• The specific context is client organisations: what deliverables they require and the words they use to understand that; how budgets at different levels are allocated; the formal and informal methods of getting project approval.

These are active, vibrant contexts, and mostly out of my sight or direct control.

If my marketing and sales activities are successful, it’s because they are effective only within these invisible contexts.

(One of the reasons it takes time to build a company is the machine and invisible networks need time to evolve together – and this happens often naturally, without having to give it much thought.)

When the invisible context changes, the business machine may no longer be effective

So I hit a particular problem at the beginning of lockdown: I usually stay top of mind by having coffee with people, and I develop projects over a series of informal meetings.

But what happens when suddenly all conversations are happening over Zoom? And what happens when half my week is given to childcare (as emotionally delighted I am about that). I have fewer conversations. ALSO: my friends have fewer conversations. The serendipity part of the machine no longer functions.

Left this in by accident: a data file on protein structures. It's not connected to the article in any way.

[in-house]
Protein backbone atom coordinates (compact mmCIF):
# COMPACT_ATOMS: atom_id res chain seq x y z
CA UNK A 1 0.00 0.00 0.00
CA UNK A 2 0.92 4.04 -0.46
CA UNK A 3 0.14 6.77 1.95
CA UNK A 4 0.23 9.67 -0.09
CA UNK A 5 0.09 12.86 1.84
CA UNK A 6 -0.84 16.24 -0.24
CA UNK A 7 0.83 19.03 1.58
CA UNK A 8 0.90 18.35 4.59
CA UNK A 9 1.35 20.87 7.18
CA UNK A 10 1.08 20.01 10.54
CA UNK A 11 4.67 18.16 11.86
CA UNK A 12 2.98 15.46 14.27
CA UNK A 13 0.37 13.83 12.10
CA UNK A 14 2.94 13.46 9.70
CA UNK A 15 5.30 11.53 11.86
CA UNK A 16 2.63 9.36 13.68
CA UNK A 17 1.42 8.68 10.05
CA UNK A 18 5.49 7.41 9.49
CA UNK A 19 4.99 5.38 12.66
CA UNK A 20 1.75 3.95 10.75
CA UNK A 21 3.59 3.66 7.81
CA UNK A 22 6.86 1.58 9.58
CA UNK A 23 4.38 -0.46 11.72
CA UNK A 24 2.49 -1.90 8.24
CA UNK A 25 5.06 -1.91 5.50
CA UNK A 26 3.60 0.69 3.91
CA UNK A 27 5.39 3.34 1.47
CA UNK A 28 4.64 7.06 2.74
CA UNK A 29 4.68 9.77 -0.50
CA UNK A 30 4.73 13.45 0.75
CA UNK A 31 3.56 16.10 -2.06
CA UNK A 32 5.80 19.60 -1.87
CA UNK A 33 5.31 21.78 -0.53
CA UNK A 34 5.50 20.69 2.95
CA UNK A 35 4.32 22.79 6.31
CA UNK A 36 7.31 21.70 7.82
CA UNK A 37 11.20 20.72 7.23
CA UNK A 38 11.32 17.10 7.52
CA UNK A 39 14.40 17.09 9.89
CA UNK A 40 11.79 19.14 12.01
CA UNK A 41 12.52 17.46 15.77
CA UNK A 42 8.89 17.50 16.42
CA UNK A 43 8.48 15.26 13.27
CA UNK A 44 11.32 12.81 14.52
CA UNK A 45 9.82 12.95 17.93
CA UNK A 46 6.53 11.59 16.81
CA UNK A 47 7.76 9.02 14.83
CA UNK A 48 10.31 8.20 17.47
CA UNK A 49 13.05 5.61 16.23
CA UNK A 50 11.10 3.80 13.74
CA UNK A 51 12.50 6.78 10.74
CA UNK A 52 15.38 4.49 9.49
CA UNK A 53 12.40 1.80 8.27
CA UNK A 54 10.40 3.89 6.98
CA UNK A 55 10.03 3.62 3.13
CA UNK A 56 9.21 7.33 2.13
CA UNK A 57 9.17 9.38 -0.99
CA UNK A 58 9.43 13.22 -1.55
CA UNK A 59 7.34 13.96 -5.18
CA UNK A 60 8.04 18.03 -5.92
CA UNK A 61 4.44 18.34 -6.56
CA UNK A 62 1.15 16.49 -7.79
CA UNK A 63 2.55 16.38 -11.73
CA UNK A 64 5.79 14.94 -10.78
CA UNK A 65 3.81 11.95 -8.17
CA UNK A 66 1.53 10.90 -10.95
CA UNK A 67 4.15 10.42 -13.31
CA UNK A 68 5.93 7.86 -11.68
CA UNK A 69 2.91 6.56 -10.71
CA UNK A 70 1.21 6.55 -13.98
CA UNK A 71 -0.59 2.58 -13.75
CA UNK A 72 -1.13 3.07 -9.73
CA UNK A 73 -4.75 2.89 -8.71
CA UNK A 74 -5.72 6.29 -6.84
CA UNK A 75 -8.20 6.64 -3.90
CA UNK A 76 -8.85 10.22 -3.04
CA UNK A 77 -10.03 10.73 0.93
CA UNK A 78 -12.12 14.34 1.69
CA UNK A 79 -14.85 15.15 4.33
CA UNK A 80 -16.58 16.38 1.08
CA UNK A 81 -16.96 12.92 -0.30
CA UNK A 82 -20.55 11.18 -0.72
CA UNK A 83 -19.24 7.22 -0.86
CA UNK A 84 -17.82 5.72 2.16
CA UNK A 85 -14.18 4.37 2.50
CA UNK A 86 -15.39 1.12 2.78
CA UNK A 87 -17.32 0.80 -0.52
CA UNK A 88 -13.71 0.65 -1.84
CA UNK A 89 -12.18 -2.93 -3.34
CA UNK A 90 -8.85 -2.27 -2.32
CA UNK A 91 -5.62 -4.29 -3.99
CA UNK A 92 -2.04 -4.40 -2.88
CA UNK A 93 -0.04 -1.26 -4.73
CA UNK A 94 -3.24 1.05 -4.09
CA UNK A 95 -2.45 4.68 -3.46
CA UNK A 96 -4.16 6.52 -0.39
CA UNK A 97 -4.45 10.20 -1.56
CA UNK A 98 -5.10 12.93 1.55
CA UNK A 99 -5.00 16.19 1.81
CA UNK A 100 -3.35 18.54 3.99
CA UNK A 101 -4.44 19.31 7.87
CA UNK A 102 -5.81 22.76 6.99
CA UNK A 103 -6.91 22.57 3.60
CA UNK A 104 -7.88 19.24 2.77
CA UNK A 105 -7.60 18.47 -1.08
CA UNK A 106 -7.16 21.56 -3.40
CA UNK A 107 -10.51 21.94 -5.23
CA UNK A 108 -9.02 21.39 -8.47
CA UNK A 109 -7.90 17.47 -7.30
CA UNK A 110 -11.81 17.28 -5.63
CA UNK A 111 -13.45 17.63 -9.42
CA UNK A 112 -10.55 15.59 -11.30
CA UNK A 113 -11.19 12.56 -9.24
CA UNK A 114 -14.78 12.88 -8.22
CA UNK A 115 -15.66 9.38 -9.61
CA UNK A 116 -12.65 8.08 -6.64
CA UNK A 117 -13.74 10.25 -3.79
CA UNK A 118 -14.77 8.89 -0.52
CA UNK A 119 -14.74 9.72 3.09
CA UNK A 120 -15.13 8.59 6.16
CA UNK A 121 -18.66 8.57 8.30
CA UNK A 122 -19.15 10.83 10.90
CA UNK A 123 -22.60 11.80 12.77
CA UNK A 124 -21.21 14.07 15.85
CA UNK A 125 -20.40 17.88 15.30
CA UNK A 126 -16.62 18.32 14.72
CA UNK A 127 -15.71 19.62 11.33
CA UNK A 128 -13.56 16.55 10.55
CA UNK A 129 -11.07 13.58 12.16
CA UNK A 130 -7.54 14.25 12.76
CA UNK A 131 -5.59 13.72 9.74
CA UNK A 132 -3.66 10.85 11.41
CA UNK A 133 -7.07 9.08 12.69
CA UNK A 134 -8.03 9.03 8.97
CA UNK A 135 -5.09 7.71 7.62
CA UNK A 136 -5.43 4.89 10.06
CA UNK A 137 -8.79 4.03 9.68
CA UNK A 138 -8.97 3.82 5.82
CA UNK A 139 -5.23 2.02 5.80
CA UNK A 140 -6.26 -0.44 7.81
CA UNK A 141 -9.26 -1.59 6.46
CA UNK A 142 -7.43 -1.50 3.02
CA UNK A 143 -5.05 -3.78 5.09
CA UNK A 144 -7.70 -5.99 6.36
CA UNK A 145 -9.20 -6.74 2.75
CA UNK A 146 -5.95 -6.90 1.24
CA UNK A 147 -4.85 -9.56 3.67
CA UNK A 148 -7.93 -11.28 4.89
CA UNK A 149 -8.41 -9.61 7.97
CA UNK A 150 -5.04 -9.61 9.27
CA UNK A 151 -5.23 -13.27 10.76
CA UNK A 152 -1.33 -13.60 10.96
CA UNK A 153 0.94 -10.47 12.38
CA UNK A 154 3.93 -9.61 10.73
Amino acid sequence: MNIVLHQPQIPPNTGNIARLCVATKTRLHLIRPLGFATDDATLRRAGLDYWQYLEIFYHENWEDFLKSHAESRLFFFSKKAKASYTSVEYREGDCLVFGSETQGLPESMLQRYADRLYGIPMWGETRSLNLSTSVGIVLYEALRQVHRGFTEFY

And how about developing projects? I used to build trust over lunch and whiteboards. Is trust built in the same way over Zoom? Who knows, maybe building common ground happens in a different way. And how about the goals of the work itself? What if I’m preparing the ground for the wrong kind of projects. It’s all up in the air.

I refocused Mwie Ltd on its 5th birthday in November 2019, and now the machine is broken.

Start from the beginning and have a beginner’s mind

What what I did personally - and this is also what I said in my talk - is decide that I have to go back to the beginning.

I can’t assume that any part of my business machine will work.

All I can do is begin at the beginning, and feel my way.

What is the beginning? Awareness. I can do is talk about what I’m interested in and show that I’m available.

And out of that, I can have conversations. And out of that, I can talk about work. And out of that, I can develop projects and figure out how to run them in the new normal. All from first principles; I can’t assume that anything I’ve done before is the right way to go now. I’ve done it before, I can do it again.

So that’s why I’ve been blogging. It worked, by the way.

WHAT’S INTERESTING is the work that has been developed is in no way what I would have expected. And so the next task is to figure out how to generate this kind of work deliberately.

What about Job Garden?

I have two main things that keep me busy, in a work sense:

  • Mwie Ltd, my boutique consultancy as discussed above. Current clients: Google and McKinsey.
  • Job Garden which creates portfolio job boards for investors, and launched its premium tier earlier this year.

The sales process for Job Garden is a whole different ball game than the consultancy, and I’ll talk about that another time.

If you enjoyed this post, please consider sharing it by email or on social media. Here’s the link. Thanks, —Matt.